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Baseball Question of the Day: What is your least-popular baseball opinion?

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Another day of no baseball news, another conversation-starter question by your descending-into-increasing-madness blogger-in-chief. No, really, I’m fine. Having my wife working six feet from me after a decade of workplace solitude, all while playing her playlist of 80s slow jams is totally fine. I mean, not gonna lie, I like a lot of the jams, but I feel like her loudly singing along to Basia’s “Time and Tide” is . . . a bit much.

Not that I’m some prize to be quarantined with. We’re all doing the best we can.

Anyway, the question: What’s your least-popular baseball opinion?

Before you answer, know that anything having to do with the DH doesn’t qualify. People feel very passionately about the DH and will tell you that you are the antichrist for thinking about it the way you do, but for each position you take on it, you have a few million people on your side. You all have quite popular ideas about the DH, in fact. It’s just that anyone who doesn’t share it hates it. That’s not what I’m after. I want something more singular.

Here’s mine: doubleheaders suck. I really dislike them.

Whenever I mention that people tell me that I’m an idiot because (a) baseball is good; (b) more baseball is better; and (c) doubleheaders are literally twice as much baseball. Q.E.D.

Except there’s such a thing as bad baseball, and most doubleheaders include at least one and sometimes two bad baseball games.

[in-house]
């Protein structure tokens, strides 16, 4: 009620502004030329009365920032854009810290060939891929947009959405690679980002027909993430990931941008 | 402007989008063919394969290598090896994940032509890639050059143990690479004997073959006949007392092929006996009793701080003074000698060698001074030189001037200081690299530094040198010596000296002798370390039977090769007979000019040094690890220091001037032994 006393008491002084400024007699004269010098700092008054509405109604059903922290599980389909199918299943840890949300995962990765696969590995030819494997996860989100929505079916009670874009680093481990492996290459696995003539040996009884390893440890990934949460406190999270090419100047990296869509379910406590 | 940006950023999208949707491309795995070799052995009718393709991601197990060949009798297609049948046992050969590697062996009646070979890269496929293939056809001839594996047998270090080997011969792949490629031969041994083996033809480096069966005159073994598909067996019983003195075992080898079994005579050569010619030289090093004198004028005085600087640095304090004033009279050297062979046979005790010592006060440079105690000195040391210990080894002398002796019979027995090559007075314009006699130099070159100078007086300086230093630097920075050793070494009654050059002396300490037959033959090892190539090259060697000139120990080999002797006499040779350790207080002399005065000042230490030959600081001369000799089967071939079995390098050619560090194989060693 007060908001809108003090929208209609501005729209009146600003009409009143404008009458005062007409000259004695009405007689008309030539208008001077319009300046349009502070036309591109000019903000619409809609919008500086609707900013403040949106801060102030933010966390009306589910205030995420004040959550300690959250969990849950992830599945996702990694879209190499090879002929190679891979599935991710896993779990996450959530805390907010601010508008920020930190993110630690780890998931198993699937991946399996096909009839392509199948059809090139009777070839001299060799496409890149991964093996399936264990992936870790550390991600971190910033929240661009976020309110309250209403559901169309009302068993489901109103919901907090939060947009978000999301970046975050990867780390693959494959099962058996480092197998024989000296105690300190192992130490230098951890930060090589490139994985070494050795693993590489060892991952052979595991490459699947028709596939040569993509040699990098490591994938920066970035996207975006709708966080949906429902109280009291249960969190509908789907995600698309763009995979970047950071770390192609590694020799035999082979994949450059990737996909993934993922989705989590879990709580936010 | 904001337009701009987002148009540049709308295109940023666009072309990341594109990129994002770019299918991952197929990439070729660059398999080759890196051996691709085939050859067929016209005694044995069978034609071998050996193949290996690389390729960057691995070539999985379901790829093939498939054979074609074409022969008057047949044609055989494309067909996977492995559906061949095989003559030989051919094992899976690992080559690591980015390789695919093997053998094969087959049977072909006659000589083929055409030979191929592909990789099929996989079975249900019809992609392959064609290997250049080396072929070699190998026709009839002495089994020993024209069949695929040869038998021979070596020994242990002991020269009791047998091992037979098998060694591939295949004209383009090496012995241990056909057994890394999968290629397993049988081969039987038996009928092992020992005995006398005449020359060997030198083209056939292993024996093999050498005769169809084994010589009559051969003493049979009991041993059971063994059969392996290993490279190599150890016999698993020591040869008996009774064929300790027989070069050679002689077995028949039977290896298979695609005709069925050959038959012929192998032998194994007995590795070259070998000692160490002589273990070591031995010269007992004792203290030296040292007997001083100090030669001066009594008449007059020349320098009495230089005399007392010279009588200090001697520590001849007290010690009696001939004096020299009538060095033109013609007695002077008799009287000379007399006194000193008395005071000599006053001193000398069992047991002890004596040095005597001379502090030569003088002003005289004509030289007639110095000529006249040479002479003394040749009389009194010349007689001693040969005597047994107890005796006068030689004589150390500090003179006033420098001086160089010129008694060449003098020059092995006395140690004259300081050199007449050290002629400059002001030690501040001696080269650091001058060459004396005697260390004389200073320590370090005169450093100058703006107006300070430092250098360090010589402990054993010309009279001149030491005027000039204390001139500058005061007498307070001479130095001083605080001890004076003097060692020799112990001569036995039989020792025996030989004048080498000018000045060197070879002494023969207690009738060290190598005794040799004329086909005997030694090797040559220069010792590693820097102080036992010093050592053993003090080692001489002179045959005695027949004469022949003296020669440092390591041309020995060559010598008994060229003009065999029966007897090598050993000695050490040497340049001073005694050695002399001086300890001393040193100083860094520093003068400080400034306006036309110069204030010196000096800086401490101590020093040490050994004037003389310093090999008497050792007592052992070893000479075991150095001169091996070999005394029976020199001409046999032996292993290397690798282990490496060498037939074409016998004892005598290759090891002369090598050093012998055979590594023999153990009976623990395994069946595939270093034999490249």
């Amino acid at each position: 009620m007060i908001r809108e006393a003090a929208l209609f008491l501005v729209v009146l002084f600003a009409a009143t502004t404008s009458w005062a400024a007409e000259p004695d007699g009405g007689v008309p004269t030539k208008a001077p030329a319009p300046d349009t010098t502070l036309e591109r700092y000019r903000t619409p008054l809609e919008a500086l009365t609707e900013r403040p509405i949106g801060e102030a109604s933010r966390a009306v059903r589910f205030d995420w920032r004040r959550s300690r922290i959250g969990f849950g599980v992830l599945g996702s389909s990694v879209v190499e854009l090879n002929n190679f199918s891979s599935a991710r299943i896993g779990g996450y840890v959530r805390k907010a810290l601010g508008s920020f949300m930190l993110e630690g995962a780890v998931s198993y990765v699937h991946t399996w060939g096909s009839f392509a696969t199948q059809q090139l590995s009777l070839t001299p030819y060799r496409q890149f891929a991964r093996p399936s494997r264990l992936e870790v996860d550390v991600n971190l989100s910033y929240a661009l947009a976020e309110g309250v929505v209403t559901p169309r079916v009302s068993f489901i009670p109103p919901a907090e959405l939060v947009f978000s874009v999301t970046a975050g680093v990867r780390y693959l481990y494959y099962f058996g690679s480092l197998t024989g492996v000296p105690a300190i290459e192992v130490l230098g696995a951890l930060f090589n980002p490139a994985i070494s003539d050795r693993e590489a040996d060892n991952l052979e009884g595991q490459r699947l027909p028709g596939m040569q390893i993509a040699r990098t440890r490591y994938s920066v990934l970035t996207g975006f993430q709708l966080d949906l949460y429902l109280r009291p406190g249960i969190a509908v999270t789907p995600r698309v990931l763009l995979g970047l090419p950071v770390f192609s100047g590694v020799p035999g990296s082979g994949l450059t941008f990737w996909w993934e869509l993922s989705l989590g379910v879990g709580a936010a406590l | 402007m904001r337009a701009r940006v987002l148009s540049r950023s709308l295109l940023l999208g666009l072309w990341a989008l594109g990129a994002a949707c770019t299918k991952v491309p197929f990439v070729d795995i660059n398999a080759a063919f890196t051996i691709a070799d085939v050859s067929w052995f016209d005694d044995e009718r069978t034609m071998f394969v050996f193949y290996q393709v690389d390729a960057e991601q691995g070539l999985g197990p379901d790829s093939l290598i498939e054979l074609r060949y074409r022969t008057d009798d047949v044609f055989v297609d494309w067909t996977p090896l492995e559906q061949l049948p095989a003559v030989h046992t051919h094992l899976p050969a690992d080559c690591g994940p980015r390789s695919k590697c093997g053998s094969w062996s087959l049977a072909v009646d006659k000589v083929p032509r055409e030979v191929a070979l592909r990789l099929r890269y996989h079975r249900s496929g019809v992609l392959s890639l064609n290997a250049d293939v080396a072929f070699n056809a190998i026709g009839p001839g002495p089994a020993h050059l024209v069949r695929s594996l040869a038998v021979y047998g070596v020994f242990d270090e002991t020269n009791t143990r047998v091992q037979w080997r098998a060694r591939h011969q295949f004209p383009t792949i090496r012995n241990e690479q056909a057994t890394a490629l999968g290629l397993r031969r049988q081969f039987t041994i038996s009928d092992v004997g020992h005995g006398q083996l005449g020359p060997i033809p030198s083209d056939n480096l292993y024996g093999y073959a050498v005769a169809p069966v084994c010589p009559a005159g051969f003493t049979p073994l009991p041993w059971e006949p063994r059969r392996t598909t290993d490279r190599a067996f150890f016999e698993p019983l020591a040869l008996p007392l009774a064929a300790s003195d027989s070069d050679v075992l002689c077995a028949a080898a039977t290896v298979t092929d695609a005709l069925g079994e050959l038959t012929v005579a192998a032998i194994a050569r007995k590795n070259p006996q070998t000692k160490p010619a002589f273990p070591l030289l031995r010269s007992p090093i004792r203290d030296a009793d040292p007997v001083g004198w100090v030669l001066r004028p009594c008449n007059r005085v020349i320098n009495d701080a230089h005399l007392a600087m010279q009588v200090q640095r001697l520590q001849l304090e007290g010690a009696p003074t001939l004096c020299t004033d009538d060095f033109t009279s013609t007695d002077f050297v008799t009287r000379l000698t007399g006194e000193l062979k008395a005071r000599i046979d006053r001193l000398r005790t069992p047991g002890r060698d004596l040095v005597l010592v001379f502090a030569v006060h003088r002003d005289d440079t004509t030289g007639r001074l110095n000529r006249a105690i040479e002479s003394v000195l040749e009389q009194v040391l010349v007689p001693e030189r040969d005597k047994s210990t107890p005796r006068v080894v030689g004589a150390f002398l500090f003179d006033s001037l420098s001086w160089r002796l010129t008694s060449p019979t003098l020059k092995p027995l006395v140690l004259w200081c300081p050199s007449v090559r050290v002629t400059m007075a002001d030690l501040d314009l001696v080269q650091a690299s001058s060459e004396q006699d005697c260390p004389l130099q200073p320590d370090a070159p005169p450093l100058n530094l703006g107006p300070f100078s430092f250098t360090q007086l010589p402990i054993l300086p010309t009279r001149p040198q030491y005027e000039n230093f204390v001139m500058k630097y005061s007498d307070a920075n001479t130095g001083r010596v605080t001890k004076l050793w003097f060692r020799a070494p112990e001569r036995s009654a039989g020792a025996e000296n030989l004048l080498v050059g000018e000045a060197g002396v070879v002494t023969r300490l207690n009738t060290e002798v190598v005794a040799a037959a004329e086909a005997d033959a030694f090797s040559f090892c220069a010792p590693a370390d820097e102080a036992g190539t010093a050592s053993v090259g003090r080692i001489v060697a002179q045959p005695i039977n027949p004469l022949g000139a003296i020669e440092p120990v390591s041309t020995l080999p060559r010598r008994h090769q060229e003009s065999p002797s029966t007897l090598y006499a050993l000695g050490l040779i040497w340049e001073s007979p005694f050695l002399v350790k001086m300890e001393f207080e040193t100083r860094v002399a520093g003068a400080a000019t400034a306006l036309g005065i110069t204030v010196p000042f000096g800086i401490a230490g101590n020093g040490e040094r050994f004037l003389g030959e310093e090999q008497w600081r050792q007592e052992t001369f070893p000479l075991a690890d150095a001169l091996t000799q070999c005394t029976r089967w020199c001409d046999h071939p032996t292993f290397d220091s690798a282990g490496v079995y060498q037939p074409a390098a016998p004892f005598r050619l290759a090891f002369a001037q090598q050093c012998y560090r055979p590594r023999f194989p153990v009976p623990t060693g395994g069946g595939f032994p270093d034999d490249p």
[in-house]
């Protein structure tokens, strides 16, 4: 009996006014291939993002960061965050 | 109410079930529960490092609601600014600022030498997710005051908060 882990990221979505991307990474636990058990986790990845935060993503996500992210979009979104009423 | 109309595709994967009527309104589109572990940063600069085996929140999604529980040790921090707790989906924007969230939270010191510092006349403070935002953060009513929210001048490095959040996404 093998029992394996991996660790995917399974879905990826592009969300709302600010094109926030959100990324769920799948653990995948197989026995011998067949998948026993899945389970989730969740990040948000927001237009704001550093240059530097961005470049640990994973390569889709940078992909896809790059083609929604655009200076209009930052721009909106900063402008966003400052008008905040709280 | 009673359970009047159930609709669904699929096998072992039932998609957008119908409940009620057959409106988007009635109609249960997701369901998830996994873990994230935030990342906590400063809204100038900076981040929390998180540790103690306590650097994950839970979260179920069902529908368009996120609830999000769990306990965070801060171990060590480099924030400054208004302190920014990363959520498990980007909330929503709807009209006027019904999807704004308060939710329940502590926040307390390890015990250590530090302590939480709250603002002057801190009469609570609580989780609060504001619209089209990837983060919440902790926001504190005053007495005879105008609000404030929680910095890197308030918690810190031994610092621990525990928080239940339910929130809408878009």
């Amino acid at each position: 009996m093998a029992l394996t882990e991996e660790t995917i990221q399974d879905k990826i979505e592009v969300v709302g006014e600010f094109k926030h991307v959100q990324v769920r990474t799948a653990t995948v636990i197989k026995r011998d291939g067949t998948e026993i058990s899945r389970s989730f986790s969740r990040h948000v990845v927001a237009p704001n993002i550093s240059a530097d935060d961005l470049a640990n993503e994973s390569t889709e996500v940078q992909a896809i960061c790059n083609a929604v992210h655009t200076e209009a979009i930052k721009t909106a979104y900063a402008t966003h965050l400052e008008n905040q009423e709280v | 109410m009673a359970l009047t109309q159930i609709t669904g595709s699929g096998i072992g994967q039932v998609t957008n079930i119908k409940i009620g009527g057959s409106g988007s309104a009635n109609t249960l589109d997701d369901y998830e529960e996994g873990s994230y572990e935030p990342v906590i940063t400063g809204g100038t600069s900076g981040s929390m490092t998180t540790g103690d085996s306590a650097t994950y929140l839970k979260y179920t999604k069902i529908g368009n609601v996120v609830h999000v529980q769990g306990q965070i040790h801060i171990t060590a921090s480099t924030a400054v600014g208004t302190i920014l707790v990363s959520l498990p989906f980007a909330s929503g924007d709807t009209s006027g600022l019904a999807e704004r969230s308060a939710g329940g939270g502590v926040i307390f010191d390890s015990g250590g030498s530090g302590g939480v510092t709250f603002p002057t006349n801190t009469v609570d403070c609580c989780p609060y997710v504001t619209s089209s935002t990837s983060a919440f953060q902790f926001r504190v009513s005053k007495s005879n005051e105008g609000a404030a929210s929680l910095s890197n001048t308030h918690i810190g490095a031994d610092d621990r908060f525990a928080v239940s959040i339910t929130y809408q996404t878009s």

Players hate them. It’s a long day at the office. They pace themselves physically while buzzing through one of the games temporally. People say they want the games to be shorter, but there is nothing worse than a nightcap to a twin bill that lasts 2:17 because batters are hacking and no one is trying. It’s not cute.

So that’s mine. Doubleheaders suck. Fight me. But before you do, tell me your most unpopular baseball opinion.

Red Sox employees “livid” over team pay cut plan

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Even Drellich of The Athletic reports that the Boston Red Sox are cutting the pay of team employees. Those cuts, which began to be communicated last night, apply to all employees making $50,000 or more. They are tiered cuts, with people making $50-99,000 seeing salary cut by 20%, those making $100k-$499,000 seeing $25% cuts and those making $500,000 or more getting 30% cuts.

Drellich reported that a Red Sox employee told him that “people are livid” over the fact that those making $100K are being treated the same way as those making $500K. And, yes, that does seem to be a pretty wide spread for similar pay cuts. One would think that a team with as many analytically-oriented people on staff could perhaps break things down a bit more granularly.

Notable in all of this that the same folks who own the Red Sox — Fenway Sports Group — own Liverpool FC of the English Premier League, and that just last month Liverpool’s pay cut/employee furlough policies proved so unpopular that they led to a backlash and a subsequent reversal by the club. That came after intense criticism from Liverpool fan groups and local politicians. Sox owner John Henry must be confident that no such backlash will happen in Boston.

As we noted yesterday, The Kansas City Royals, who are not as financially successful as the Boston Red Sox, have not furloughed employees or cut pay as a result of baseball’s shutdown in the wake of the COVID-19 pandemic. Perhaps someone in Boston could call the Royals and ask them how they managed that.